Waltz In 'Django Unchained'
Surprise Oscar wins for "Django Unchained" messed with a lot of prognosticators, but we correctly predicted one of them. Reuters

The 2013 Best Supporting Actor Oscar race is the closest it’s been in years. Alan Arkin (“Argo”), Robert De Niro (“Silver Linings Playbook”), Philip Seymour Hoffman (“The Master”), Tommy Lee Jones (“Lincoln”) and Christoph Waltz (“Django Unchained”) are all up for the honor, and it’s anyone’s guess who will take home the statue.

Throughout Oscar history, there have been several tight Best Supporting Oscar races.

In 1993, nominees for the award included Gene Hackman ("Unforgiven”), Jaye Davidson (“The Crying Game”), Jack Nicolson (“A Few Good Men”) and Al Pacino (“Glengarry Glen Ross”).

At the time, Hackman had not won the award in 21 years, while Nicholson hadn’t received the honor in 10. Pacino, who had been nominated six times but never won, was also up for “Scent of a Woman” in the Best Actor category. Pacino was favored to (and eventually did) triumph in the lead category, but, prior to the ceremony, it was unclear which of his two nominations would earn him the award. Davidson’s turn as a transgender woman posed a real threat to the industry veterans he was up against, but, in the end, Hackman's performance as a morally bankrupt sheriff earned him the gold.

The following year, front-runners for the award included Tommy Lee Jones (“The Fugitive”), Leonardo DiCaprio (“What’s Eating Gilbert Grape”), Ralph Fiennes (“Schindler’s List”) and John Malkovich (“In the Line of Fire”). Fiennes stunned as the famed Nazi war criminal Amon Goeth, while Jones, who starred as a no-nonsense U.S. Marshall, was overdue for award recognition after a lengthy career. Though both actors were considered likely winners, Malkovich could have very well been honored based on his impressive body of work, while DiCaprio’s absorbing depiction of disability made him a plausible upset.

In the end, Jones would take home the coveted honor.

The year 1995 marked another close supporting race that included Martin Landau (“Ed Wood”), Gary Sinise (“Forest Gump”) and Samuel L. Jackson (“Pulp Fiction”). Though Jackson’s turn as a Bible-quoting hit man made him a strong contender, few could argue with the Academy’s decision to honor Landau’s performance as the heroin-addicted Bela Lugosi.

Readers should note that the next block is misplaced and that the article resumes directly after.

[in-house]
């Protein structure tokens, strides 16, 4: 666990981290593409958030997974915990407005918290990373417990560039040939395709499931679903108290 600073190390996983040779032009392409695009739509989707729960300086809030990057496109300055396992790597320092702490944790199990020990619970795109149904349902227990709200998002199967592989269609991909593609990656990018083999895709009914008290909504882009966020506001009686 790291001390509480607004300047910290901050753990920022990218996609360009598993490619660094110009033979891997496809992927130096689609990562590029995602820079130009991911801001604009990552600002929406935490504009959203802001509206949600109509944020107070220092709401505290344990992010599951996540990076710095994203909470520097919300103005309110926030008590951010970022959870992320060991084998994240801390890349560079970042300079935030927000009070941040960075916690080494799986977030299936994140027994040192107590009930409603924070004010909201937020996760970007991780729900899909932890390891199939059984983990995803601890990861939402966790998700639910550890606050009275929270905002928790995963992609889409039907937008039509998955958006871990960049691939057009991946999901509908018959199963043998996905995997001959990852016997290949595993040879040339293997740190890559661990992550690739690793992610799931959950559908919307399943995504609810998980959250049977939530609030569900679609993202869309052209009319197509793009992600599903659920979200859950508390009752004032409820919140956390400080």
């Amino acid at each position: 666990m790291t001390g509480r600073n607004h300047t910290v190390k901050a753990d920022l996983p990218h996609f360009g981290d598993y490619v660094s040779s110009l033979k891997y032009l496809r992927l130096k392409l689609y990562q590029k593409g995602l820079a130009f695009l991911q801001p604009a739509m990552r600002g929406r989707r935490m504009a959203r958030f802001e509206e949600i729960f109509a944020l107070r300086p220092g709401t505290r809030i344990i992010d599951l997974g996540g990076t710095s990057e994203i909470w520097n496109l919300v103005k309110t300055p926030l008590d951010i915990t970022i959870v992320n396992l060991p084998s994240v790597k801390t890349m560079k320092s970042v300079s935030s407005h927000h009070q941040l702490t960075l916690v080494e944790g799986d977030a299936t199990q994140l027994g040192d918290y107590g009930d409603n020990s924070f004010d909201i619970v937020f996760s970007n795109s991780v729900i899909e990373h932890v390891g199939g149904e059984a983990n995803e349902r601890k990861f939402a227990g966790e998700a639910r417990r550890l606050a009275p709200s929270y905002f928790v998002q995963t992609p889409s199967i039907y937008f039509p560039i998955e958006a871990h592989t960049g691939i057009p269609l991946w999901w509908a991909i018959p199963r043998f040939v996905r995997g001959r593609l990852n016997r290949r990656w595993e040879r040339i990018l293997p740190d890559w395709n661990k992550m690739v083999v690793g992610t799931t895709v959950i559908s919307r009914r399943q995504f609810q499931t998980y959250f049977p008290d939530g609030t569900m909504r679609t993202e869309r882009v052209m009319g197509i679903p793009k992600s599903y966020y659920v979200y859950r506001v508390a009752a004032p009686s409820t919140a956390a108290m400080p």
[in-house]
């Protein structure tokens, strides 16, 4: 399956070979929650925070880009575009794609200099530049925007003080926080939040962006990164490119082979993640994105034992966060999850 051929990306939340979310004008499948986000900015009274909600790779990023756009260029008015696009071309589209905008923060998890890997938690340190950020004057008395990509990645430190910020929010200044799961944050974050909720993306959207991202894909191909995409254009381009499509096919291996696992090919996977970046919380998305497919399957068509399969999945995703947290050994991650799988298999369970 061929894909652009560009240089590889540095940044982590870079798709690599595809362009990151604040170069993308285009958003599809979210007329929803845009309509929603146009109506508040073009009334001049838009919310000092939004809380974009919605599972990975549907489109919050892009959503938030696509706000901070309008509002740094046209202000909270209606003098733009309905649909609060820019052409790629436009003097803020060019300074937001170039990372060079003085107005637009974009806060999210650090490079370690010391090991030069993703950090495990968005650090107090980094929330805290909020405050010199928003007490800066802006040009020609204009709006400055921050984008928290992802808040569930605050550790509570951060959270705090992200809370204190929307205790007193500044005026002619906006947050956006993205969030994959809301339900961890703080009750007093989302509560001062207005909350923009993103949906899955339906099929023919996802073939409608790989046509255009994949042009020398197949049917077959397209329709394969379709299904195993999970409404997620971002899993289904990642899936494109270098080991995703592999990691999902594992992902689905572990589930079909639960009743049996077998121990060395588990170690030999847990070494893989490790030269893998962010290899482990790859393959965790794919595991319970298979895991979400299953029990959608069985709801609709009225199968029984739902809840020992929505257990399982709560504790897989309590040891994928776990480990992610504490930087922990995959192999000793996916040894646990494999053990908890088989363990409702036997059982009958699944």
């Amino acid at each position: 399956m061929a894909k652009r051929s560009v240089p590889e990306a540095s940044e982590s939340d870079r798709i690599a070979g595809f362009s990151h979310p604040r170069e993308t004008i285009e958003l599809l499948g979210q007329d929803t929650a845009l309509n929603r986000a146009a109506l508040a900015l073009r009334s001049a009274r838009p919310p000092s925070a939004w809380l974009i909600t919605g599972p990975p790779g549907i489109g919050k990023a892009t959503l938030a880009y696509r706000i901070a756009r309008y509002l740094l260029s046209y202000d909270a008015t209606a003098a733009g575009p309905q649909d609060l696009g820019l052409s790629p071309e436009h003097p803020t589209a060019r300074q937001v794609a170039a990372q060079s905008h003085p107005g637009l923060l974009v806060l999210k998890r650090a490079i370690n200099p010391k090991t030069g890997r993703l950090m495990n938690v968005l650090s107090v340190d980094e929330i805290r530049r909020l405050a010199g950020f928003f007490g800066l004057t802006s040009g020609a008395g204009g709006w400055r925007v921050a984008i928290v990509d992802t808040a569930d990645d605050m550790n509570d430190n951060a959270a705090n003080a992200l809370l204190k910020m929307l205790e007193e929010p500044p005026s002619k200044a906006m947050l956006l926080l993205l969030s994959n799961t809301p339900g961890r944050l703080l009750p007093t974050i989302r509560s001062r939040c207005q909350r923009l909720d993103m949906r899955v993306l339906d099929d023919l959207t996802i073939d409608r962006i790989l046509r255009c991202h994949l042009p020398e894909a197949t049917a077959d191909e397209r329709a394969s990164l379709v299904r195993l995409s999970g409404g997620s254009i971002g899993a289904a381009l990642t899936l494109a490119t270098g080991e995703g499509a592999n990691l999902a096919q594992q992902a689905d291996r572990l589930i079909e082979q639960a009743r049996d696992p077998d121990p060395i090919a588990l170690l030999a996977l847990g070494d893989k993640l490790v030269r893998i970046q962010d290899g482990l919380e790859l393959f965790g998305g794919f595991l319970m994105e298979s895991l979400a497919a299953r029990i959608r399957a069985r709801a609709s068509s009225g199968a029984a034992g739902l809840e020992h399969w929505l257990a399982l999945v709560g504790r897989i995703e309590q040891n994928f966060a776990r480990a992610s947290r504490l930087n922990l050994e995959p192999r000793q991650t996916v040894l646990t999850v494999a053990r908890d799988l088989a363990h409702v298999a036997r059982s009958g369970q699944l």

In 2000, all five nominees had a decent shot at the award. Michael Caine (“The Cider House Rules”), Tom Cruise (“Magnolia”), Michael Clarke Duncan (“The Green Mile”), Jude Law (“The Talented Mr. Ripley”) and Haley Joel Osment (“The Sixth Sense”) were up for the award.

Caine won raves for his heart-warming portrayal of an orphanage director, while Cruise wowed as a chauvinistic motivational speaker. As a death row prisoner with healing powers, the late Duncan was also a solid contender. Law’s breakout role as a doomed playboy could have believably earned him Oscar gold, and Osment might have been yet another child actor to receive the honor.

When the intense competition was over, it was Caine who was called to the stage during the ceremony.

In terms of the 2013 race, it’s easier to predict who won’t win. But even that is difficult!

As a Hollywood makeup artist who agrees to aid a hostage rescue, Arkin provided some great comic relief in “Argo,” but it's somewhat unlikely to translate to Oscar gold. Still, let’s not forget that, in 2007, Arkin beat “Dreamgirls” star Eddie Murphy in an upset.

Though Hoffman’s turn as the L. Ron Hubbard-inspired cult leader Lancaster Dodd has been hailed by critics, the actor has remained on the sidelines of the Oscar campaign. Furthermore, he’ll have a hard time competing against frontrunners De Niro, Jones and Waltz.

Jones last won the award for “The Fugitive” roughly two decades ago, and it has been almost 15 years since De Niro was honored with the Oscar for “Raging Bull.”

Waltz, on the other hand, took home the statue for “Inglorious Basterds” in 2010.

A win for Jones could be a way for Oscar voters to toss “Lincoln” a bone, since the film may get little recognition outside of the lead actor category. However, the Academy loves a comeback, and De Niro’s turn as a suffering father in “Silver Linings” has certainly revived his career. The actor’s uncharacteristically emotional state during the Katie Couric stop on the unofficial “Silver Linings” Mental Health Awareness Tour may have also tipped the odds in his favor.

As for Waltz, his captivating portrayal of a quick-witted bounty hunter carried much of “Django Unchained” and already won him a Golden Globe. Will he ride off into sunset with an Oscar as well? Tune in on Feb. 24!